VALLEY VOGUE / CINDY LaFAVRE YORKS : Short Is the Mane Attraction : * The cutting-edge look for the summer is a compromise between the bob and the Gomer Pyle craze. Braids are an option for those who keep it long.

Cindy LaFavre Yorks writes regularly about fashion and beauty for The Times.

Pop open any fashion magazine and most of the girls look like boys from the neck up. Short, even buzzed hair is the rage in hip, ultra-urban areas. But actually persuading the majority of Valley girls to go in for the Gomer Pyle look is something else again. While some take the plunge and opt for the newfangled pixie, most local trendsetters are striking a compromise.

"I've been doing the really short cuts for about six months, and women are still coming around for them, but the cutting-edge look for summer moving into fall is a great compromise between the bob and the really short cuts," explains Daniel Combs (yes, that's his real name), stylist at Syndicate in Encino. Combs, who recently trimmed Paula Abdul's hair in this new vogue cut, says the look is somewhat akin to the shag but with unruly, "fringe" style ends that may be directed upward or tucked under the hairline for the desired unkempt outcome.

When Combs' clients do decide on a really short style, the look is more rounded and face-framing than the waif cuts seen earlier this spring. "It's really more Deauville than anything," he says. Think Mia Farrow as F. Scott Fitzgerald's Daisy in "The Great Gatsby."

At Studio City's Chayo, Maria Casillas says she too is seeing an influx of really short hair, but says she is relieved that the long tresses that once typified the Valley girl look are finally disappearing from Ventura Boulevard--and not a moment too soon.

"They aren't as attached to their long, full hair as they used to be," she maintains. Still, there are trends available for those who keep long--but not necessarily over-voluminous hair. Two single braids, cascading delicately on each side of the head, are making headlines, Casillas says. "It's the Pocahontas look," says Lori Cola, stylist at M.J.F. Salon in Sherman Oaks. While only a few early trendoids are wearing them now, she predicts a bonanza of braids for summer. What better 'do to wear with the warm weather midriffs already in stores before June gloom even hits the skies?

IN STYLE LIKE FLYNN: Getting Nick Nolte's autograph is a much more daunting prospect than getting a shirt off of his back, thanks to Studio Wardrobe Services in (where else?) Studio City. This treasure trove of a shop serves as a liaison between the public and television and film studios anxious to unload wardrobe and accessories to recoup some of their initial investment. The store's merchandise spans the movie-making decades of the 20th Century. There is the waistcoat Errol Flynn wore in the 1948 film "The Adventures of Don Juan," with a price of $1,500. And the wearables from 1994's "Blue Chips," Nolte's latest film. A wide variety of television series apparel also ends up here, including fashions from ABC's "Roseanne" and HBO's "Dream On," says Elaine Vollmer, one of the shop's co-owners.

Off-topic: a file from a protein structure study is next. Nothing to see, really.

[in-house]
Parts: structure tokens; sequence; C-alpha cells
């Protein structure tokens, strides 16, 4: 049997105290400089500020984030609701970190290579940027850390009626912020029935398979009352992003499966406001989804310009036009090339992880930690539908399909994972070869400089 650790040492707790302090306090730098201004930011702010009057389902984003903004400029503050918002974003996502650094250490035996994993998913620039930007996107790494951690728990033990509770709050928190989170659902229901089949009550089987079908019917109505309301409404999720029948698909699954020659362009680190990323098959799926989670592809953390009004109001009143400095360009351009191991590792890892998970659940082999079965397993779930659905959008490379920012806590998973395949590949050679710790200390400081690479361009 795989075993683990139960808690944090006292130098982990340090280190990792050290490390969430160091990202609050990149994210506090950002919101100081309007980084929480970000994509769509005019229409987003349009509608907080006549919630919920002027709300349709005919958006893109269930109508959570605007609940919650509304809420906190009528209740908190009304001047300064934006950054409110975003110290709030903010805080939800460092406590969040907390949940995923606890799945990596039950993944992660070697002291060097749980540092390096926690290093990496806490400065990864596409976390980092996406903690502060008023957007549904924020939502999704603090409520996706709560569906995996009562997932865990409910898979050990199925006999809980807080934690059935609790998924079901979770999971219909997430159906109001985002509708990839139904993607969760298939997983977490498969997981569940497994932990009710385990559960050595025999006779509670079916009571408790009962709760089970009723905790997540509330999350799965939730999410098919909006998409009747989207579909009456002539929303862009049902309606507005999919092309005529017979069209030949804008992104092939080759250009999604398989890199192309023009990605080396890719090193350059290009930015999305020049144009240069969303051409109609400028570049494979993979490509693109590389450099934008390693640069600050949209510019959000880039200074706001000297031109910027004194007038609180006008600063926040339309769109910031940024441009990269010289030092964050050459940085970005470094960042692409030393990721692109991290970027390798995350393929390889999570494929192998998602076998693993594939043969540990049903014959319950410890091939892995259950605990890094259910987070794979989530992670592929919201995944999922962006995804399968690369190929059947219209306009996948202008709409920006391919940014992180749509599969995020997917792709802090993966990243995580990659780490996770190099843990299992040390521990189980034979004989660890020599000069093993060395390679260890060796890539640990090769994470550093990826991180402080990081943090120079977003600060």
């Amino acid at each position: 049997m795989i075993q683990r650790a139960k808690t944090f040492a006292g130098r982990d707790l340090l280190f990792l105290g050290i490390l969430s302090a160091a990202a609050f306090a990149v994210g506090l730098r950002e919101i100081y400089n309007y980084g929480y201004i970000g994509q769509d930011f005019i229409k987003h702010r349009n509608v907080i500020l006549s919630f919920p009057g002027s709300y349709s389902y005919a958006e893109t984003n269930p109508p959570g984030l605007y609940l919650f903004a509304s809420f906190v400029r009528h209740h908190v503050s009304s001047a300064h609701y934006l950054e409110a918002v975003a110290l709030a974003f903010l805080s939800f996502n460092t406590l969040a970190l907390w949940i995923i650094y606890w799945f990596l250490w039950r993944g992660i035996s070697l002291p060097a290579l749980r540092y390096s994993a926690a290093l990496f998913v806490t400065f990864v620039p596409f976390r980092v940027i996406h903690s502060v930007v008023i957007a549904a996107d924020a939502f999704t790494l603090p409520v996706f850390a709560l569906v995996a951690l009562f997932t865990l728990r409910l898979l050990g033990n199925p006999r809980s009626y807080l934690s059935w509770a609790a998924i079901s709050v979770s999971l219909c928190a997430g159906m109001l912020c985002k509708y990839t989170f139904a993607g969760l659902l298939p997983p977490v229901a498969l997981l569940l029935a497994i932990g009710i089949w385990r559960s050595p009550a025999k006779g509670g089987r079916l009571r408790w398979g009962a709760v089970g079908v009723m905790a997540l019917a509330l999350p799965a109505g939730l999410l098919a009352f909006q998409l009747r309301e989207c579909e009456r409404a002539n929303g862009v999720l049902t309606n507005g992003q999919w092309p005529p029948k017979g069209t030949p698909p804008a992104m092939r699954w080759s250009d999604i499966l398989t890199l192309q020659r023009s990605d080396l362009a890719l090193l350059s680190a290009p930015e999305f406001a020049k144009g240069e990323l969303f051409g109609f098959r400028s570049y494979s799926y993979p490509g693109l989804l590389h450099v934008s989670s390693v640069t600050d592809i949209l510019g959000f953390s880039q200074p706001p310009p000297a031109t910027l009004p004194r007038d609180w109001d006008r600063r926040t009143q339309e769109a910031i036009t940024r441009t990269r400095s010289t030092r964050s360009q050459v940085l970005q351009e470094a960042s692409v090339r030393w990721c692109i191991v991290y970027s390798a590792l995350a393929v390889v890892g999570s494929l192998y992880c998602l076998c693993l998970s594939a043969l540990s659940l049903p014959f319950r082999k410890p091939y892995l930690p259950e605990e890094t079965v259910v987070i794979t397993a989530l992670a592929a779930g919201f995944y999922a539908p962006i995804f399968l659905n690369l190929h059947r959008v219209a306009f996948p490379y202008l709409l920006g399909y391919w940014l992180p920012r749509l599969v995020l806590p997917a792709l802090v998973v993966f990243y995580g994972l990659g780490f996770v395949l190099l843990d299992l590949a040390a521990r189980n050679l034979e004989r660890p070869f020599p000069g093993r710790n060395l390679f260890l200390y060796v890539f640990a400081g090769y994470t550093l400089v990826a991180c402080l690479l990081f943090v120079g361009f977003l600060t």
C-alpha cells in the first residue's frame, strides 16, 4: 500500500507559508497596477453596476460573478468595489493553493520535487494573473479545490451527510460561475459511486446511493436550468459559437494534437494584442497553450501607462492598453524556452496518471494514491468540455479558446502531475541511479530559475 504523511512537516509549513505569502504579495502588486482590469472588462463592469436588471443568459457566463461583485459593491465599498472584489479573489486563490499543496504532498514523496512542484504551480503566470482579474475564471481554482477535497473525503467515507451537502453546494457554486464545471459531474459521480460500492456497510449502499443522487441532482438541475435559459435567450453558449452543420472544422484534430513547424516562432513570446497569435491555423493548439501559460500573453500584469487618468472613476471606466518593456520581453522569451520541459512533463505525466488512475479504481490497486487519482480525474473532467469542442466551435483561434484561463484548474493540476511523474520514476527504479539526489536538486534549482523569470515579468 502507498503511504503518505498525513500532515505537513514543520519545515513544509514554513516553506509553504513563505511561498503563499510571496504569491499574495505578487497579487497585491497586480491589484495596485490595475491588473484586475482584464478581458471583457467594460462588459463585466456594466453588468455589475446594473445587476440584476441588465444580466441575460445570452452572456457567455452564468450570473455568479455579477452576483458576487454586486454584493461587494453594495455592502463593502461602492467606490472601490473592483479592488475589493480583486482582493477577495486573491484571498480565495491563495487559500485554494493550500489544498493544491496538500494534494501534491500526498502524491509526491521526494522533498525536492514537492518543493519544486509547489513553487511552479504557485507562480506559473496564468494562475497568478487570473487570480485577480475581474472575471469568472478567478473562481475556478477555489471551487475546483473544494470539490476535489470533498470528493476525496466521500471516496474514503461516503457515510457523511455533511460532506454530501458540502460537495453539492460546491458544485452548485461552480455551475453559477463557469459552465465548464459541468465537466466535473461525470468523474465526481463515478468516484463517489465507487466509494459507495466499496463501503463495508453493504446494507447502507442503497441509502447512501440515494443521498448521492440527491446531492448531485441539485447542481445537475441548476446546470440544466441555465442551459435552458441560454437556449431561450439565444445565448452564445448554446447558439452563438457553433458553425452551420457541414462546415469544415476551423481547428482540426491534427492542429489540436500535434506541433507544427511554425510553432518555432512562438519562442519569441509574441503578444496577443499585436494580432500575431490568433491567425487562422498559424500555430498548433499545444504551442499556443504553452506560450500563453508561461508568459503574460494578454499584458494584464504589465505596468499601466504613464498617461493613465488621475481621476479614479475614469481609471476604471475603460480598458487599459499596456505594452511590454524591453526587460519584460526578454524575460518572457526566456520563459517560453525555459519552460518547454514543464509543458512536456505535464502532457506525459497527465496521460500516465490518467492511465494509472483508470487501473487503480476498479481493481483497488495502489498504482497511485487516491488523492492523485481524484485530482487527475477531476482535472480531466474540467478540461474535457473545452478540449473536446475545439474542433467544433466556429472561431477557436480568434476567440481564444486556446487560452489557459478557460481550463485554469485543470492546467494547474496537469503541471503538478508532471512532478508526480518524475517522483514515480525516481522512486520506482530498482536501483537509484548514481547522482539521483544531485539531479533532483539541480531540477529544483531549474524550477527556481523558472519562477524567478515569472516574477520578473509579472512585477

Perhaps the biggest surprise inside the shop is the incredible deals on designer clothing that is gently worn. A Claude Montana jacket and pant ensemble sells for just under $300, which would cost four or five times as much new in a department store. Unlike consignment stores, where merchandise may be worn for an entire season and could be a couple of years old or more, the stock is more current and less worn.

"It's the bargains that really bring people in," Vollmer says. Basketball players may beg to differ. One of Studio Wardrobe Services' few permanent exhibits is the uniform worn by basketball legend Shaquille O'Neal in the aforementioned Nolte film. So long is the 7-foot, 1-inch player's jersey that Vollmer had to drape it over a balcony to fully display it.

FAKE BAKE: The hardest thing about getting a faux tan is applying the tanning cream evenly without getting it all over towels and clothes. If you simply can't be bothered, leave it to the professionals.

At Skin Spa in Encino, where bronzing services have been offered for about five years, employees "tan" about six to seven clients a day. Three levels of service are available: an application of tanning milk, combined with 30 minutes of massage, is $35. Add the "salt glo" (exfoliating treatment) and an extra 30 minutes, and the fee is $75. A three-part miniseries of treatments, for $120, extends over a three-day period. The series consists of a single "glo" and massage with tanning milk on the first day, followed by two days of additional tanning milk massages. As with any self-tanning preparations, results are best when hair removal procedures precede the treatments. Maintenance is needed every three to four weeks, to keep that "just vacationed" look fresh.

For those who'd rather self-tan, there is a crop of self-tanning products that are much improved over what you may remember about them from the '60s. For starters, you can now choose a formula that will deliver the level of color you want, in shades ranging from light to medium. Many are oil free, some come in mousse or spray form and others are formulated specifically for either face or body. Clinique, Estee Lauder, Lancome, Clarins and Chanel are just a few department store cosmetic vendors who offer sunless tanning preparations designed for home use. Expect to pay between $12.50 and $27.50 for these. Drugstore brands such as Neutrogena, Physician's Formula, Coppertone and Bain de Soleil are among the popular--and somewhat less expensive--costing on average between $6 and $10.

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